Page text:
Hotel : The Chhlong & Winding Road


The Chhlong & Winding Road
Latitudes Team

13 November 2018

Chhlong, a magic place to discover in Northeast Cambodia.

Even taking in the majestic trees, reminiscent of the Chhlong sacred forest of yore, the lovely frescoes of its multiple pagodas – according to Dominique Guéret ́s history of Cambodian pagodas, the district had 23 Buddhist temples in activity during the first half of the 20th century – and its decaying colonial mansions, it is hard to fathom that the sleepy and quaint town of Chhlong, 30 km south of Kratie on the Mekong River, was for a long time a bustling hub controlling the commercial flow from Lao, Vietnam and China, and an important religious center.

Then, you enter the recently opened Relais de Chhlong, you marvel at this architectural gem set right on the river bank, its terraces overlooking the vast expanse of fresh water, and that formidable past does seem plausible.

Built in 1916 for a Khmer-Chinese family of merchants and trade officials, the magnificent building was later converted into the residence of the provincial governor. Chhlong (the etymology for this Khmer word remains debatable, alluding either to a “crossing point” of the river or to a variety of hardwood tree) was indeed a province by itself until the 1940s, when it was incorporated into the larger Kratie Province, the governor of which being… Lon Nol, later on the main actor of the CIA-sponsored putsch in 1970 that would oust King Sihanouk from the country and precipitate the rise of the Khmer Rouge…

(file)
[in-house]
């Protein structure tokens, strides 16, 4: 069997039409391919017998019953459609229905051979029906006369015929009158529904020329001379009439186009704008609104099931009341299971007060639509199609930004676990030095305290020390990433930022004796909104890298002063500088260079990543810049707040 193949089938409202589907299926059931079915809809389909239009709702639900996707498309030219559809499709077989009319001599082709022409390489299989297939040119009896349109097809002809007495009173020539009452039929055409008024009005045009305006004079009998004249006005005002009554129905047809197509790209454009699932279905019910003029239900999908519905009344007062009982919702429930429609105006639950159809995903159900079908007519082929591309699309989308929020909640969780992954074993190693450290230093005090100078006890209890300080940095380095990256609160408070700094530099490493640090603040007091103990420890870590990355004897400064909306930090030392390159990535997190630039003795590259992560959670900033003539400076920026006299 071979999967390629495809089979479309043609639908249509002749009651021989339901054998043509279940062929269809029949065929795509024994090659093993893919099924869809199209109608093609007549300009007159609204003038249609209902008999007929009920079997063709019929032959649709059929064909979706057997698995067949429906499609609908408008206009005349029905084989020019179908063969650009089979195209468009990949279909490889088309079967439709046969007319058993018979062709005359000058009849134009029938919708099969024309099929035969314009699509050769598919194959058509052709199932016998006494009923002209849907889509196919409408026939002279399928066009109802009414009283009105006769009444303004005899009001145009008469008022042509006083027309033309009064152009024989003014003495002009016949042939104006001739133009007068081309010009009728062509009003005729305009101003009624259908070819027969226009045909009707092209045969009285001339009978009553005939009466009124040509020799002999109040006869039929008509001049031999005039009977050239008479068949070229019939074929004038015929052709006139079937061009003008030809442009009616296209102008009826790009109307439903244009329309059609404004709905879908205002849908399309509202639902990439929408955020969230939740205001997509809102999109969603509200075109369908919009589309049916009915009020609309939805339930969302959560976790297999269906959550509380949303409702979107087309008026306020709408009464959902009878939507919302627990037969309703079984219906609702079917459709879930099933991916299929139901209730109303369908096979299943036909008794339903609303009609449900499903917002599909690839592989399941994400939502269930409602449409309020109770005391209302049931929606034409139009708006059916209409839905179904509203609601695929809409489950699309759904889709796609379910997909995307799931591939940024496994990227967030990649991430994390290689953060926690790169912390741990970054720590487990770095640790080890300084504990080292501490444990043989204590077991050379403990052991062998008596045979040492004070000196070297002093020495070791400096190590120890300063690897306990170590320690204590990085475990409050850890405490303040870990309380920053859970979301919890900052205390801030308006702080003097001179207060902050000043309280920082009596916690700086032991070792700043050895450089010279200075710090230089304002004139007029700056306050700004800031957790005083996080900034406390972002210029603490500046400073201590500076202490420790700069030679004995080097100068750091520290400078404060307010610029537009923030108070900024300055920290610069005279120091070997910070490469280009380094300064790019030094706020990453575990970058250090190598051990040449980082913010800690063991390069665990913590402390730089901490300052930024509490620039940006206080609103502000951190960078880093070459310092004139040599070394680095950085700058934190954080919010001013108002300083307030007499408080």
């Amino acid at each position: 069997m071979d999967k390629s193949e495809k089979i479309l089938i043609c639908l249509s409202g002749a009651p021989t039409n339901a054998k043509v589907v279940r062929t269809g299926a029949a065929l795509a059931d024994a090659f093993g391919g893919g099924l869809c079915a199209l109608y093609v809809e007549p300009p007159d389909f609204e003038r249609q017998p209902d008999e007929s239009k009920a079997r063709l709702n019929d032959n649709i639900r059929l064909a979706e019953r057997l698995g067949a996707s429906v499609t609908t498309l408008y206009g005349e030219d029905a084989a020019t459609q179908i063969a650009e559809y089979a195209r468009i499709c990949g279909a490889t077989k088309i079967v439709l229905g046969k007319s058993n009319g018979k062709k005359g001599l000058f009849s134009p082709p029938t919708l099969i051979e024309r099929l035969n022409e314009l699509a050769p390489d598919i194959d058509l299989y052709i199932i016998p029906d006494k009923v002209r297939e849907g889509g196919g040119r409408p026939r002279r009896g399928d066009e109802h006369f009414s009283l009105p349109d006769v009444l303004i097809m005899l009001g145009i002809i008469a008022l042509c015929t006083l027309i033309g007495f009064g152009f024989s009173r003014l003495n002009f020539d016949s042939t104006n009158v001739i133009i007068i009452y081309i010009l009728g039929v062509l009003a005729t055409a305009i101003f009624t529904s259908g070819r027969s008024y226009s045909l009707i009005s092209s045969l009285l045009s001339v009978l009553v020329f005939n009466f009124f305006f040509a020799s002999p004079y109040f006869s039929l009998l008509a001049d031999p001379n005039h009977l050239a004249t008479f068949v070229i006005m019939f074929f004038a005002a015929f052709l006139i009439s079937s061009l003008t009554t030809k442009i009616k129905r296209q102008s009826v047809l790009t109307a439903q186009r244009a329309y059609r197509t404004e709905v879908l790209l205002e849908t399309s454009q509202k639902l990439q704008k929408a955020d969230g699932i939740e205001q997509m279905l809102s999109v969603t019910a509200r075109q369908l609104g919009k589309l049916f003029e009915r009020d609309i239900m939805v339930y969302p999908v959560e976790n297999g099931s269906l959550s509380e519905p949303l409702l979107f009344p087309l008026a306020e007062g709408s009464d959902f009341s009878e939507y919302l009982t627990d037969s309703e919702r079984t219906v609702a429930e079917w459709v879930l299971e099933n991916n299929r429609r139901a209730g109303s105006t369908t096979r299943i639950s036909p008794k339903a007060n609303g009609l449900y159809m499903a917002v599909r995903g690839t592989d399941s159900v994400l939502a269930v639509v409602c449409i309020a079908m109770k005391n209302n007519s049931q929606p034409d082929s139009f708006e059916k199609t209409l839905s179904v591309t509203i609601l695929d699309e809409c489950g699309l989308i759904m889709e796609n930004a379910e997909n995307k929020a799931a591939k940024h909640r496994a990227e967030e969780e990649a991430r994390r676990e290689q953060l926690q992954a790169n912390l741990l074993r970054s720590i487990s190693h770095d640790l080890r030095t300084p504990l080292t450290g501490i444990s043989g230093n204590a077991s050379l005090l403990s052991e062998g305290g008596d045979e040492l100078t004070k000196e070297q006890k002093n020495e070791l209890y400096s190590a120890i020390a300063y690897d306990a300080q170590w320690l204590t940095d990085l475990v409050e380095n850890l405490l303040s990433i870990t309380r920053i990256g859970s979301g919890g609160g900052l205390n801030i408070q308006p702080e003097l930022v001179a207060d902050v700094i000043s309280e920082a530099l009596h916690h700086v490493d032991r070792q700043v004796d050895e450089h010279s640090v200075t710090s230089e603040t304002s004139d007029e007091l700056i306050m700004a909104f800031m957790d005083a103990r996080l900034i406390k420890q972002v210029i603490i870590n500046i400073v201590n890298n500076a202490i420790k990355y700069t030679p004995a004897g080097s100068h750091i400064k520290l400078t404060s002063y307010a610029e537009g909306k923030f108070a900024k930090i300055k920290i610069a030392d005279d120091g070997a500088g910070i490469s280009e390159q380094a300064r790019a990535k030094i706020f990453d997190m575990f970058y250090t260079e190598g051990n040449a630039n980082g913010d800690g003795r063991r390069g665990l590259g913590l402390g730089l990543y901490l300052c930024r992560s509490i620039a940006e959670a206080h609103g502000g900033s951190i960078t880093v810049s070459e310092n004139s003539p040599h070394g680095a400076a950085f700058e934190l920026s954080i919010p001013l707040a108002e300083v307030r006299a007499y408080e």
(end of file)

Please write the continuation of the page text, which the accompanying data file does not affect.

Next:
Caroline Nixon, a British volunteer doctor working in Myanmar and Cambodia during the troubled 1990s, has taken a photo of the dilapidated mansion in 2001. Several owners and attempts to save the sleeping beauty from ruin later, the Relais de Chhlong has been brought back to its former glory, and probably more than that.

When you admire the intricate brickwork in the alleyways, the painstaking renovation of period details such as the decorated ceilings, the new additions (a wooden structure for the al fresco restaurant beautifully mastered by local carpenters, the brick and mortar outbuilding hosting six family rooms while the main building has only 4 suites with terraces), the way ancient floor tiles and pieces of Khmer or Vietnamese furniture have been salvaged, you understand why it took so many years to reach the harmonious serenity this place is filled with.

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